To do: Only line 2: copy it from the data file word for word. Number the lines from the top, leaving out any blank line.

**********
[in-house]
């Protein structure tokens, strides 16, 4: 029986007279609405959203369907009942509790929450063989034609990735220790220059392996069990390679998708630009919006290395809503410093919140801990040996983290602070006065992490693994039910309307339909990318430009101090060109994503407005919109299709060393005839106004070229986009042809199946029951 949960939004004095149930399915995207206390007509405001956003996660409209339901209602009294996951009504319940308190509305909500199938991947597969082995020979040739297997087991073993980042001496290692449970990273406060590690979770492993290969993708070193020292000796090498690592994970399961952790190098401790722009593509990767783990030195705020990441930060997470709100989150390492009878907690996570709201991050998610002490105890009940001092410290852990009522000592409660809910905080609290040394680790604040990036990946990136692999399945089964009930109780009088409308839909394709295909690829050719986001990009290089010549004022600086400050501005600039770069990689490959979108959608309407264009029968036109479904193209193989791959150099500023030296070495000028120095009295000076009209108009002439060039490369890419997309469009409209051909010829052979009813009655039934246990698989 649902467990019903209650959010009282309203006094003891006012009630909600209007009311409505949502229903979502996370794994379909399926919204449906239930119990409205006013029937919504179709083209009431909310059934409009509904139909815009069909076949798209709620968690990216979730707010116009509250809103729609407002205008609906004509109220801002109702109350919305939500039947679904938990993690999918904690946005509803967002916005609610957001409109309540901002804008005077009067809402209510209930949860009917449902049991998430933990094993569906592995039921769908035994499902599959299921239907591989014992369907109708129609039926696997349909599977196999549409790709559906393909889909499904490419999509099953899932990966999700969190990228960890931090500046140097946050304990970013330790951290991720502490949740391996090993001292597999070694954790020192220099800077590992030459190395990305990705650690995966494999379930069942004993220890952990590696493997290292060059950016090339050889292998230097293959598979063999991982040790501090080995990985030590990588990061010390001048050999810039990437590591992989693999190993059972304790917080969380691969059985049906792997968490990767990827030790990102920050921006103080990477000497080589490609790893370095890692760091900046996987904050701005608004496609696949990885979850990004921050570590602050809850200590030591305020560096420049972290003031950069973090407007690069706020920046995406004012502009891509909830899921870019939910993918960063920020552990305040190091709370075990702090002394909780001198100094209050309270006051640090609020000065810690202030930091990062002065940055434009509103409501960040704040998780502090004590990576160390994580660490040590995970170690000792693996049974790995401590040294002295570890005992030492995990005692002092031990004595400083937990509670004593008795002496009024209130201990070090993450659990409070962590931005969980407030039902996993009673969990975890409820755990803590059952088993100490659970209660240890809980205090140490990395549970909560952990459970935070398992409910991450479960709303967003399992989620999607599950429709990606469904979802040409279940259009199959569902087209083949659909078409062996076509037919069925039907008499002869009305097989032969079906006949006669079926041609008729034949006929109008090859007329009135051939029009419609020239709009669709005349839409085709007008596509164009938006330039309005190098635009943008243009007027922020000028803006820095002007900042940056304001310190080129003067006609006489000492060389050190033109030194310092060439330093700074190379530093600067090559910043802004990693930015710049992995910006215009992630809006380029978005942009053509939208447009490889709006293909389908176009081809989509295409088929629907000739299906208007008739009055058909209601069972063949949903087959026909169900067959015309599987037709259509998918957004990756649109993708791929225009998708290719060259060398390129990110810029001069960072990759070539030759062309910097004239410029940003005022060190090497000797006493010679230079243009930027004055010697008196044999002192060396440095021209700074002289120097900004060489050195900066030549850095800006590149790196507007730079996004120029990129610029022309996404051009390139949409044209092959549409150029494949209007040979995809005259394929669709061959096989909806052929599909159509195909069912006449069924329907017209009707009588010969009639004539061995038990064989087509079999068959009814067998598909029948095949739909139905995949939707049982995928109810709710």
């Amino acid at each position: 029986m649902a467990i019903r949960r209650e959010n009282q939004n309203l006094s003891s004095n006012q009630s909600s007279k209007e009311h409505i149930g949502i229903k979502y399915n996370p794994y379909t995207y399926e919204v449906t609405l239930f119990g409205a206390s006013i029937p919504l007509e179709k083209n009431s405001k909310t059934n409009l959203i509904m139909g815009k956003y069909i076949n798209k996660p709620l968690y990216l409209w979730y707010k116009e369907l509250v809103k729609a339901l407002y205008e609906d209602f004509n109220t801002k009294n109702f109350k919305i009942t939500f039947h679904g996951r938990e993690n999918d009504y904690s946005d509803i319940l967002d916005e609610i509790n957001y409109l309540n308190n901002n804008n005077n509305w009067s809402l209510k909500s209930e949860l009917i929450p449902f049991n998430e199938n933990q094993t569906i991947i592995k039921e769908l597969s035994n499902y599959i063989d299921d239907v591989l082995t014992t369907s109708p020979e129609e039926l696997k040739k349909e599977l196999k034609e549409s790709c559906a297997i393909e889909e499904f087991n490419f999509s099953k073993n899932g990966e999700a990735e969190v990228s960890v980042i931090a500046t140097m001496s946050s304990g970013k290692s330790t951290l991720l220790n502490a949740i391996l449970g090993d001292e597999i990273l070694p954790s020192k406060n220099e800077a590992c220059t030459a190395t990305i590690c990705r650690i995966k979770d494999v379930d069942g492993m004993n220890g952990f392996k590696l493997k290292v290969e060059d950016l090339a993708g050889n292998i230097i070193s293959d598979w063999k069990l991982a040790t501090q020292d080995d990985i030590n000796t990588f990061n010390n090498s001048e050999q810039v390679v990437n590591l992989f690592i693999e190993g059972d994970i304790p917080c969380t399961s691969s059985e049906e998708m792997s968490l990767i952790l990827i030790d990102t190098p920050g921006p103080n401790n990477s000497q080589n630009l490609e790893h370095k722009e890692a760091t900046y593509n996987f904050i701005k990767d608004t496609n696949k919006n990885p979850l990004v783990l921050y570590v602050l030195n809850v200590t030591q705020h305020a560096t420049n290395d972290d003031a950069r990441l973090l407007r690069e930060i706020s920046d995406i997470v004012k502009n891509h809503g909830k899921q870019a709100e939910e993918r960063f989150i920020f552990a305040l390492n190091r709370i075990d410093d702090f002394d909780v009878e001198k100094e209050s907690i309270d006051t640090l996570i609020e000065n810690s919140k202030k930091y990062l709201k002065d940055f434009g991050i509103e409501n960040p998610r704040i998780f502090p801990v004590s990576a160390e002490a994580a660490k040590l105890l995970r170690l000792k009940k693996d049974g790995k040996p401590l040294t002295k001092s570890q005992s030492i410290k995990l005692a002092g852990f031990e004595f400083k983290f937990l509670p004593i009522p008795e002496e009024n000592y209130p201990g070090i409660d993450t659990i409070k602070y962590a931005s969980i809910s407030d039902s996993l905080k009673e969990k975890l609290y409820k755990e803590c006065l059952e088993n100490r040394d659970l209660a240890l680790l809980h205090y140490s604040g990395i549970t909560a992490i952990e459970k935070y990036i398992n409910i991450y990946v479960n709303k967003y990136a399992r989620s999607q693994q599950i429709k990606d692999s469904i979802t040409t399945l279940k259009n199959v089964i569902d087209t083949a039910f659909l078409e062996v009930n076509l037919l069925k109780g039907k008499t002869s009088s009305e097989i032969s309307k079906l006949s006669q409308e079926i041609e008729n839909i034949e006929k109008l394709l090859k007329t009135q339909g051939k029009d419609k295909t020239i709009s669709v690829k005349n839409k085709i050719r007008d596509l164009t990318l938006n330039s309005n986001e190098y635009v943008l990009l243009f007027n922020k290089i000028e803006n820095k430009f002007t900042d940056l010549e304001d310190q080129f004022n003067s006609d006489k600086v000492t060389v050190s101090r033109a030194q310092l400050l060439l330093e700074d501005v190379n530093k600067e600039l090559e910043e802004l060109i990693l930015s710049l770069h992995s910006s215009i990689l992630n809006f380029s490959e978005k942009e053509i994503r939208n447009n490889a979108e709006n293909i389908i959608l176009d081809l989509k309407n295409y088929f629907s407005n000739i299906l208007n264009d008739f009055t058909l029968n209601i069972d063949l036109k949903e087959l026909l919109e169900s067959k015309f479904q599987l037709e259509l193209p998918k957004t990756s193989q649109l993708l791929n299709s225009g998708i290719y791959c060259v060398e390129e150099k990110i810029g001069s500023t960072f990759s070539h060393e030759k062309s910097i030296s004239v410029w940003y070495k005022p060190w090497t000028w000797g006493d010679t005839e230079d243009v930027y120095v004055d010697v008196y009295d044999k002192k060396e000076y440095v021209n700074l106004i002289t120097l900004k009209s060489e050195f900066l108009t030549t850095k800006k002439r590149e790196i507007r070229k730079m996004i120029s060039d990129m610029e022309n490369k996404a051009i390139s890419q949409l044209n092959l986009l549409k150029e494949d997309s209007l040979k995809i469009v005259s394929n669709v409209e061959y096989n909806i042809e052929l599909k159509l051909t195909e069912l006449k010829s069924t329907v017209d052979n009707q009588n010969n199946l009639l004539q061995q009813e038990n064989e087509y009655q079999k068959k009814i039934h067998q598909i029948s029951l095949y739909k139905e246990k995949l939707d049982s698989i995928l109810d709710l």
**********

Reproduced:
């Protein structure tokens, strides 16, 4: 029986007279609405959203369907009942509790929450063989034609990735220790220059392996069990390679998708630009919006290395809503410093919140801990040996983290602070006065992490693994039910309307339909990318430009101090060109994503407005919109299709060393005839106004070229986009042809199946029951 949960939004004095149930399915995207206390007509405001956003996660409209339901209602009294996951009504319940308190509305909500199938991947597969082995020979040739297997087991073993980042001496290692449970990273406060590690979770492993290969993708070193020292000796090498690592994970399961952790190098401790722009593509990767783990030195705020990441930060997470709100989150390492009878907690996570709201991050998610002490105890009940001092410290852990009522000592409660809910905080609290040394680790604040990036990946990136692999399945089964009930109780009088409308839909394709295909690829050719986001990009290089010549004022600086400050501005600039770069990689490959979108959608309407264009029968036109479904193209193989791959150099500023030296070495000028120095009295000076009209108009002439060039490369890419997309469009409209051909010829052979009813009655039934246990698989 649902467990019903209650959010009282309203006094003891006012009630909600209007009311409505949502229903979502996370794994379909399926919204449906239930119990409205006013029937919504179709083209009431909310059934409009509904139909815009069909076949798209709620968690990216979730707010116009509250809103729609407002205008609906004509109220801002109702109350919305939500039947679904938990993690999918904690946005509803967002916005609610957001409109309540901002804008005077009067809402209510209930949860009917449902049991998430933990094993569906592995039921769908035994499902599959299921239907591989014992369907109708129609039926696997349909599977196999549409790709559906393909889909499904490419999509099953899932990966999700969190990228960890931090500046140097946050304990970013330790951290991720502490949740391996090993001292597999070694954790020192220099800077590992030459190395990305990705650690995966494999379930069942004993220890952990590696493997290292060059950016090339050889292998230097293959598979063999991982040790501090080995990985030590990588990061010390001048050999810039990437590591992989693999190993059972304790917080969380691969059985049906792997968490990767990827030790990102920050921006103080990477000497080589490609790893370095890692760091900046996987904050701005608004496609696949990885979850990004921050570590602050809850200590030591305020560096420049972290003031950069973090407007690069706020920046995406004012502009891509909830899921870019939910993918960063920020552990305040190091709370075990702090002394909780001198100094209050309270006051640090609020000065810690202030930091990062002065940055434009509103409501960040704040998780502090004590990576160390994580660490040590995970170690000792693996049974790995401590040294002295570890005992030492995990005692002092031990004595400083937990509670004593008795002496009024209130201990070090993450659990409070962590931005969980407030039902996993009673969990975890409820755990803590059952088993100490659970209660240890809980205090140490990395549970909560952990459970935070398992409910991450479960709303967003399992989620999607599950429709990606469904979802040409279940259009199959569902087209083949659909078409062996076509037919069925039907008499002869009305097989032969079906006949006669079926041609008729034949006929109008090859007329009135051939029009419609020239709009669709005349839409085709007008596509164009938006330039309005190098635009943008243009007027922020000028803006820095002007900042940056304001310190080129003067006609006489000492060389050190033109030194310092060439330093700074190379530093600067090559910043802004990693930015710049992995910006215009992630809006380029978005942009053509939208447009490889709006293909389908176009081809989509295409088929629907000739299906208007008739009055058909209601069972063949949903087959026909169900067959015309599987037709259509998918957004990756649109993708791929225009998708290719060259060398390129990110810029001069960072990759070539030759062309910097004239410029940003005022060190090497000797006493010679230079243009930027004055010697008196044999002192060396440095021209700074002289120097900004060489050195900066030549850095800006590149790196507007730079996004120029990129610029022309996404051009390139949409044209092959549409150029494949209007040979995809005259394929669709061959096989909806052929599909159509195909069912006449069924329907017209009707009588010969009639004539061995038990064989087509079999068959009814067998598909029948095949739909139905995949939707049982995928109810709710």